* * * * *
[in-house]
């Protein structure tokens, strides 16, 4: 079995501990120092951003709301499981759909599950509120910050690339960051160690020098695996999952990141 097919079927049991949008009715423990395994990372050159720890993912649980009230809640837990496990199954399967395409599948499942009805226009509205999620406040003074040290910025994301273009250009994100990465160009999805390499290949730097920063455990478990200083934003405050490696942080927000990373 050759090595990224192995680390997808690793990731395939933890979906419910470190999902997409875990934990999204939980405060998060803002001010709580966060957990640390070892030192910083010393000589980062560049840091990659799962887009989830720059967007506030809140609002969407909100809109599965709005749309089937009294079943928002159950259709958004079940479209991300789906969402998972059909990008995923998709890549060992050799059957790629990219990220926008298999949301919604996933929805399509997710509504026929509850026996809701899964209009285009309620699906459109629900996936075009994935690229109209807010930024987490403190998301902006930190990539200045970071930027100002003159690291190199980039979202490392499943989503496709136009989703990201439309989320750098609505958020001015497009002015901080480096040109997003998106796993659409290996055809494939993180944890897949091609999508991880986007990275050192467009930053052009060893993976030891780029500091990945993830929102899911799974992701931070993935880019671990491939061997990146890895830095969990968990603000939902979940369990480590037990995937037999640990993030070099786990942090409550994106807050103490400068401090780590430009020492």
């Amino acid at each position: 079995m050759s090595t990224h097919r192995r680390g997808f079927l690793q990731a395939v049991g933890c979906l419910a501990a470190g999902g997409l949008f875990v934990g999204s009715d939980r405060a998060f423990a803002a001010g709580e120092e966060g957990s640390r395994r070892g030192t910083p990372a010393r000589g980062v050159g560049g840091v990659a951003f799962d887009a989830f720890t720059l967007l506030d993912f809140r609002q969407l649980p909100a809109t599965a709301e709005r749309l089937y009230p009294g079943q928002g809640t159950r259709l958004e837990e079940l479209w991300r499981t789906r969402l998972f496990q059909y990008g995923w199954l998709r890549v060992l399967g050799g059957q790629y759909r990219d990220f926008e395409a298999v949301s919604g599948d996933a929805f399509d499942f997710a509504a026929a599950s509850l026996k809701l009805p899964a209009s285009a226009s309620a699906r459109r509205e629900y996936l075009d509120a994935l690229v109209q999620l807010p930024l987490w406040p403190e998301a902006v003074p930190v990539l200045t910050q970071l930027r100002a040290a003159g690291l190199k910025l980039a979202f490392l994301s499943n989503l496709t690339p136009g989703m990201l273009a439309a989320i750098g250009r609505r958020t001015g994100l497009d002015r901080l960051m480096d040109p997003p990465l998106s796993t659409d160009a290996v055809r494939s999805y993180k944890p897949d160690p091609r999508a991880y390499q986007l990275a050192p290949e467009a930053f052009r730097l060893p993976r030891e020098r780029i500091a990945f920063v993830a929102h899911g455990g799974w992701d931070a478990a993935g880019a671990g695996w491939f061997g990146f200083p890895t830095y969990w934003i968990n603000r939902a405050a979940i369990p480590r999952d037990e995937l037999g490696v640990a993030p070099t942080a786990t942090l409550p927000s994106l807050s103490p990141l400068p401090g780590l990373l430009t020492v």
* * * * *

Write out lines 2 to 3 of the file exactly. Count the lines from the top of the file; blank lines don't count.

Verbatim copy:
């Protein structure tokens, strides 16, 4: 079995501990120092951003709301499981759909599950509120910050690339960051160690020098695996999952990141 097919079927049991949008009715423990395994990372050159720890993912649980009230809640837990496990199954399967395409599948499942009805226009509205999620406040003074040290910025994301273009250009994100990465160009999805390499290949730097920063455990478990200083934003405050490696942080927000990373 050759090595990224192995680390997808690793990731395939933890979906419910470190999902997409875990934990999204939980405060998060803002001010709580966060957990640390070892030192910083010393000589980062560049840091990659799962887009989830720059967007506030809140609002969407909100809109599965709005749309089937009294079943928002159950259709958004079940479209991300789906969402998972059909990008995923998709890549060992050799059957790629990219990220926008298999949301919604996933929805399509997710509504026929509850026996809701899964209009285009309620699906459109629900996936075009994935690229109209807010930024987490403190998301902006930190990539200045970071930027100002003159690291190199980039979202490392499943989503496709136009989703990201439309989320750098609505958020001015497009002015901080480096040109997003998106796993659409290996055809494939993180944890897949091609999508991880986007990275050192467009930053052009060893993976030891780029500091990945993830929102899911799974992701931070993935880019671990491939061997990146890895830095969990968990603000939902979940369990480590037990995937037999640990993030070099786990942090409550994106807050103490400068401090780590430009020492």
């Amino acid at each position: 079995m050759s090595t990224h097919r192995r680390g997808f079927l690793q990731a395939v049991g933890c979906l419910a501990a470190g999902g997409l949008f875990v934990g999204s009715d939980r405060a998060f423990a803002a001010g709580e120092e966060g957990s640390r395994r070892g030192t910083p990372a010393r000589g980062v050159g560049g840091v990659a951003f799962d887009a989830f720890t720059l967007l506030d993912f809140r609002q969407l649980p909100a809109t599965a709301e709005r749309l089937y009230p009294g079943q928002g809640t159950r259709l958004e837990e079940l479209w991300r499981t789906r969402l998972f496990q059909y990008g995923w199954l998709r890549v060992l399967g050799g059957q790629y759909r990219d990220f926008e395409a298999v949301s919604g599948d996933a929805f399509d499942f997710a509504a026929a599950s509850l026996k809701l009805p899964a209009s285009a226009s309620a699906r459109r509205e629900y996936l075009d509120a994935l690229v109209q999620l807010p930024l987490w406040p403190e998301a902006v003074p930190v990539l200045t910050q970071l930027r100002a040290a003159g690291l190199k910025l980039a979202f490392l994301s499943n989503l496709t690339p136009g989703m990201l273009a439309a989320i750098g250009r609505r958020t001015g994100l497009d002015r901080l960051m480096d040109p997003p990465l998106s796993t659409d160009a290996v055809r494939s999805y993180k944890p897949d160690p091609r999508a991880y390499q986007l990275a050192p290949e467009a930053f052009r730097l060893p993976r030891e020098r780029i500091a990945f920063v993830a929102h899911g455990g799974w992701d931070a478990a993935g880019a671990g695996w491939f061997g990146f200083p890895t830095y969990w934003i968990n603000r939902a405050a979940i369990p480590r999952d037990e995937l037999g490696v640990a993030p070099t942080a786990t942090l409550p927000s994106l807050s103490p990141l400068p401090g780590l990373l430009t020492v």